Adventures by the fireside

After watching Queensland Ballet’s Cinderella on a Friday night and the Australian Ballet’s Don Quixote the following Monday I’ve started dreaming about fireplaces and wondering why the fireside makes so many appearances in ballets.

In La Sylphide, choreographed in 1832, the hero James falls asleep in front of a fireplace and soon encounters a winged and white tutu’d sylph.

She arrives through a window and disappears up the chimney of the fireplace. The vision has gone. Was she a dream?

In every production of Cinderella, the ballet follows the fairy tale story with Cinders sitting, sweeping, dancing and dreaming by the fireplace.

Magic takes place inside that fireplace, including the transformation of an old crone into a fairy godmother.

In the prologue of Nureyev’s Don Quixote, the Don imagines that his ideal woman emerges from the fireplace complete with her support team of monsters who dance around the Don who has been researching tales of chivalry.

And in many productions of The Nutcracker, the fireplace marks the transformation from reality to fantasy as mysterious creatures cross the border from the chimney and hearth to the living space outside.

Fireplaces and flames are gateways. They comfort, encourage sleep, and spark fantasies but fires are also entwined with mythology and religious beliefs.

In Exodus, a pillar of fire shines the way and in Roman mythology, Vesta (Hestia in Greek mythology) was the goddess of the hearth, worshiped in a temple containing the sacred fire guarded by the vestal virgins.

More esoteric symbols of fire and escape from fire are evident in every art form, from Handel’s Royal Fireworks to Brett Dean’s Fire Music, from La Bayadere to Die Walkure, from the fire escapes of The Glass Menagerie and West Side Story, and in popular song, my favourite fire song being Johnny Cash’s:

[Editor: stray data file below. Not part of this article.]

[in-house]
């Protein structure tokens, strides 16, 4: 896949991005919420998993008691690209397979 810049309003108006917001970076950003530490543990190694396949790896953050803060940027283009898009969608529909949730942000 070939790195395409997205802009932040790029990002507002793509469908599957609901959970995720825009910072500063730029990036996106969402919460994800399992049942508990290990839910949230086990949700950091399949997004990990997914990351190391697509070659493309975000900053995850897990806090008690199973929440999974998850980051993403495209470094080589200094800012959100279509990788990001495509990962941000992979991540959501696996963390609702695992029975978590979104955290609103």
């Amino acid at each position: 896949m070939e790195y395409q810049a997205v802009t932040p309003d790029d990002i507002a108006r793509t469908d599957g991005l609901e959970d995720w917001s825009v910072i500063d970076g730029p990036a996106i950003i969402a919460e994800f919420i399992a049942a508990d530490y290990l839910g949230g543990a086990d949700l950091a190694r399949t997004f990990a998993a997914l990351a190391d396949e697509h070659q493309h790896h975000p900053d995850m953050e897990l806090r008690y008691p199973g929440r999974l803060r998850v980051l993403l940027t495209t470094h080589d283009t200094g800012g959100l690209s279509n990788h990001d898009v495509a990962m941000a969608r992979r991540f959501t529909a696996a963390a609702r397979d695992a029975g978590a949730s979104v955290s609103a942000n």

I fell into a burnin’ ring of fire
I went down, down, down
And the flames went higher,
And it burns, burn, burns,
The ring of fire, the ring of fire.

As Ethel Merman once said:

“Always give them the old fire, even when you feel like a squashed cake of ice.”

One Comment

  1. Posted April 15, 2013 at 6:03 am | Permalink

    And Loge, the demi-god of Fire, is the only character to appear in all four of the Ring operas :-)

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Tamara Rojo with Rupert Pennefather in La Sylphide © Johan Persson/ROH 2011

Tamara Rojo with Rupert Pennefather in La Sylphide © Johan Persson/ROH 2011

Marie and Paul Taglioni,  'La Sylphide', 1832 (oil on canvas) by Francois Gabriel Guillaume Lepaulle

Marie and Paul Taglioni, ‘La Sylphide’, 1832 (oil on canvas) by Francois Gabriel Guillaume Lepaulle

Musee des Arts Decoratifs, Paris, France

Ashley Page’s Cinderella for Scottish Ballet, photo © Bill Cooper

Ashley Page’s Cinderella for Scottish Ballet, photo © Bill Cooper

Ashley Page’s Cinderella for Scottish Ballet, photo © Bill Cooper

Ashley Page’s Cinderella for Scottish Ballet, photo © Bill Cooper

Moira Shearer, Cinderella, Roger Wood Collection © ROH Collections

Moira Shearer, Cinderella, Roger Wood Collection © ROH Collections